Thursday, January 13, 2011

A Law Didn't Do This

Reader and commenter Bob Johnson asked an interesting question yesterday:
  • Are you obliged to clear your sidewalks? Last place I lived with a sidewalk we would get a ticket if we didn't clear the snow fast enough.

I know the sort of ordinance Bob's talking about. Every city has one. What they're trying to accomplish is legislating civility. It's not possible. When I scoff at publications like Forbes endlessly talking about how swell urban hellholes are, it's mostly because they reiterate a laundry list of legislated civility that supposedly makes crummy places swell. Last time I checked, it is illegal to kidnap, rape, murder, and eat your neighbors. Didn't stop Jeff Dahmer from costing Milwaukee a few slots on Money Magazine's Glorious Places To Live, Unless They Don't Have A Subway So #$%@ Them.

People do the right thing around here, without being asked. The sidewalks are plowed, just like the street is, by the town. The town doesn't worry about how much salt I'm putting on my puttanesca, it puts it on the street after it plows it. It minds its own business. Its business is the safety and comfort of its citizens, not massaging the neuroses of martinets and the fools that elect them. The local government is not corrupt, and by extension, is not incompetent. It doesn't try to do too much, but what it does try, it succeeds at.

Here's an object lesson in how it works here. That's our neighbor, Gayle, who walked her snowblower up the hill from her house and blew all the snow out of our driveway early this morning, without being asked. She knows we can't afford a snowblower, and we had a long morning of shoveling ahead of us. My older son is blazing a flying saucer down the side yard with his little brother instead of shoveling right now. The law of unforeseen circumstances works both ways. Good things happen downstream when people are pleasant. Gayle, like so many of my  new neighbors, is a peach.

It's not as if there's nothing to govern snow removal in Rumford. You're supposed to remove snow from the access (driveway, for instance) to your house so that an emergency vehicle could get to it. That doesn't come up much. It's mostly to keep absentee landlords of abandoned properties from ignoring the need for a fire engine to be able to get to a burning building whether someone's living in it or not. When my wife and I drove around looking for a house in Maine a year ago, we didn't look at any occupied houses, but every house had the driveway plowed out.
That's another of my neighbor's houses. It looks nice in the snow. Rich is another fellow, like Gayle, who puts his genial nature out into the world, like messages in a bottle, not knowing exactly who, if anybody, might read them, but knowing it's worthwhile to try anyway. He cannot number the kids he's taught and coached, and hired to mow his lawn for more than their efforts merit, I'm sure. Decent people don't keep score like that anyway.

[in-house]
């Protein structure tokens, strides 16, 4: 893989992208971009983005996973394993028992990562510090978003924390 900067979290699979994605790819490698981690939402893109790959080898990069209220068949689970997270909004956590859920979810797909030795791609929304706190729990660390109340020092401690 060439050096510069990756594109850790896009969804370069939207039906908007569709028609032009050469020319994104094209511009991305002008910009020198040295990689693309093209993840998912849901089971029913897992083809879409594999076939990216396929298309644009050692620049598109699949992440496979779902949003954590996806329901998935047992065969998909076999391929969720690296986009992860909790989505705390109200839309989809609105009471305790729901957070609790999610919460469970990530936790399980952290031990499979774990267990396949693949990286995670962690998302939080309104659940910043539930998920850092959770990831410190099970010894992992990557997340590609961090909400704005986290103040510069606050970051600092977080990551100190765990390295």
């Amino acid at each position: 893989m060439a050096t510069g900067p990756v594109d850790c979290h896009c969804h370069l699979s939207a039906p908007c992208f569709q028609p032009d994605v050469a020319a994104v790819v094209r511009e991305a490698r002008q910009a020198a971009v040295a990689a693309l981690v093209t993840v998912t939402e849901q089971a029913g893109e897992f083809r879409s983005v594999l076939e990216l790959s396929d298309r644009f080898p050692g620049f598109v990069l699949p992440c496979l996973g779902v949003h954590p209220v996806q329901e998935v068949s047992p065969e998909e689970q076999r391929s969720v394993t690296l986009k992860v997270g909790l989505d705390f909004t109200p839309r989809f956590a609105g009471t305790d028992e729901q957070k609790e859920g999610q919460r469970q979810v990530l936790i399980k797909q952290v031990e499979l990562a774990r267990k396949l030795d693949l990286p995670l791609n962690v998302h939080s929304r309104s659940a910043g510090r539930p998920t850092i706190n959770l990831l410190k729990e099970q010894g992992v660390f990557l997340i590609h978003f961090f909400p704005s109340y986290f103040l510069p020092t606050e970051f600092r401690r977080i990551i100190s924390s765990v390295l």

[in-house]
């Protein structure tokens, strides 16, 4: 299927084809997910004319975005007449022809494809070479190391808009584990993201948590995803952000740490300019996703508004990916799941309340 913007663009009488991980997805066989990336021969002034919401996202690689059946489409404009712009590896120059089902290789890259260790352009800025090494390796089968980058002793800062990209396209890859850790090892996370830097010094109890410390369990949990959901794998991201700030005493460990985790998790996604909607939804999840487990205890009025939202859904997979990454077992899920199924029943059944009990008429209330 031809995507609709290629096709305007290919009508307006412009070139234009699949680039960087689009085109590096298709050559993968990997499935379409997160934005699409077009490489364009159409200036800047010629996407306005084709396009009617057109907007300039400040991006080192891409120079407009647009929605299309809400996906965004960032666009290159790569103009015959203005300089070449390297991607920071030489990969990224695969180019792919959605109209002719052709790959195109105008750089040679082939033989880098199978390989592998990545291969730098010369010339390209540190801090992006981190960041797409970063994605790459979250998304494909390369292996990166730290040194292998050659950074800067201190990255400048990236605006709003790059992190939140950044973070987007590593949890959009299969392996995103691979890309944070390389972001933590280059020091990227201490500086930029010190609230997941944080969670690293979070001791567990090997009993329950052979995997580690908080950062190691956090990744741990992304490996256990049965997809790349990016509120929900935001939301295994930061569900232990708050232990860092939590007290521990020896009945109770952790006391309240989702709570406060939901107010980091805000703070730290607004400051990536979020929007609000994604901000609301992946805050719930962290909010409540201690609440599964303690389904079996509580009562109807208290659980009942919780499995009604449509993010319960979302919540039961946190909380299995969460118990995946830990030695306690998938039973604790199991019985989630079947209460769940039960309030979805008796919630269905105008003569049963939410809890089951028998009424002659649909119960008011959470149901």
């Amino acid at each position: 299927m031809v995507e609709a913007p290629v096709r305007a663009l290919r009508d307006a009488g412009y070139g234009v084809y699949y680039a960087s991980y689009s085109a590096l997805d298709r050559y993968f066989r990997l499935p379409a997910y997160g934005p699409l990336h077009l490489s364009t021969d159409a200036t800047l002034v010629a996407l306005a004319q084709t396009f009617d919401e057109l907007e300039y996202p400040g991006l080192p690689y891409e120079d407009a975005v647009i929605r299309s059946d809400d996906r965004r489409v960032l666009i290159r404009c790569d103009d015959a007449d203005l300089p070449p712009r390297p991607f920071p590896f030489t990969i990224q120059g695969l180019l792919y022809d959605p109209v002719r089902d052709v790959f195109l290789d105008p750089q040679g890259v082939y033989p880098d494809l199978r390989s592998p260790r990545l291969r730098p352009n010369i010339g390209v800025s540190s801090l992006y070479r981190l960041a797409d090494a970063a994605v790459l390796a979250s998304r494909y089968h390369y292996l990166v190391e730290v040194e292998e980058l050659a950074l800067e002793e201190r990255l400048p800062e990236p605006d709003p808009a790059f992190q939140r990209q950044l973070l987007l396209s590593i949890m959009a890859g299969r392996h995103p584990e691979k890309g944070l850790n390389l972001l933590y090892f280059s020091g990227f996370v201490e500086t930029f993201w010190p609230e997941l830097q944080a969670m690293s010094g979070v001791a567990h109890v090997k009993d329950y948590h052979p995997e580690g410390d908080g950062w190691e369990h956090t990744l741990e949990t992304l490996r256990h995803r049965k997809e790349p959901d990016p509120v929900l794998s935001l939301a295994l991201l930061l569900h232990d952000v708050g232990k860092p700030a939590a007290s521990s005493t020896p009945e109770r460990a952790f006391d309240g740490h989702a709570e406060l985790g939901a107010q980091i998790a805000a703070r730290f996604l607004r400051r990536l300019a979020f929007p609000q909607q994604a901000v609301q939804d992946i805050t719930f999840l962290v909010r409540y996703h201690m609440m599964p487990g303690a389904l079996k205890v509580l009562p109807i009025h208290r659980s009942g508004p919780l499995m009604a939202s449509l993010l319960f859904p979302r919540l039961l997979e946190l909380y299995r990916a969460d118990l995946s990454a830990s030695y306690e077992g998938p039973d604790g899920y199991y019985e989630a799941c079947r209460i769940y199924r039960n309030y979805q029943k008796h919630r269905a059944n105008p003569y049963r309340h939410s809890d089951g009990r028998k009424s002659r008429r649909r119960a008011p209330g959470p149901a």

So no, no one tells the people who live here to remove the snow. But then again, anywhere that actually requires a sign telling people it's required by law that they wash their hands after crapping is sure to have feces in the food.


Anonymous said...

I don't remove snow from my property for the very simple reason that I can't because of a chronic back injury (could use a broom if it's just a dusting, but any effort with a snow shovel leaves me exhausted and in pain after the first few handfulls).
My neighbours know this, yet noone took the trouble of clearing the sidewalk and path to my door (they all cleared their own, stopping exactly at the property line, not an inch over it).

City life... Sadly moving to the country isn't an option. People are nicer there, but the property is so much more expensive in villages I can't afford it (plus there are what amounts to seniority requirements, meaning you won't be allowed to buy property in a village unless you or your parents already live there or have lived there in the past).

Anonymous said...

Yea. Decent people don't keep score.

Truer words were never spoken.

I've always been a fan of karma. Or less granola flaked, the idea that if you treat people how you might like to be treated, it comes back to you two fold.

The handful of people that matter in my life arrived via this type of vehicle. You find folks with a modicum of decency and finding you share likes, hobbies, or music is lagniappe.

I firmly believe that a person of character will only meet two, three, maybe four people in his or her life that can truly be called friends. You know the scene - 2,800 mile long I-wouldn't-call-unless-this-was-serious-shit type thing- and homie is on the next plane or simply listening to the gnashing of teeth and beating of chest bones over a crackly connection.

A simple act of honest compassion brought them to me. And sometimes I have to catch myself and remember how dumbstruck with blessings (if there are such things) I truly am. Perhaps I should take more credit, methinks.....

Rob De Witt said...

But then again, anywhere that actually requires a sign telling people it's required by law that they wash their hands after crapping is sure to have feces in the food.

That's pretty much got it, all right. By the time you see signs reminding you of normal behavior, it's already game over

Cas said...

we had a dusting (1-2") of snow the other day here. My one new neighbor has cerebral palsy, and CAN'T shovel snow. My other neighbor was out of town. So, I went ahead and scooped out their sidewalks and driveways, while I did mine.(1-2" isn't really a problem, unless it melts a little, then re-freezes) Yeah, it took me awhile longer, but the benefit of having neighbors who know about you is beyond price!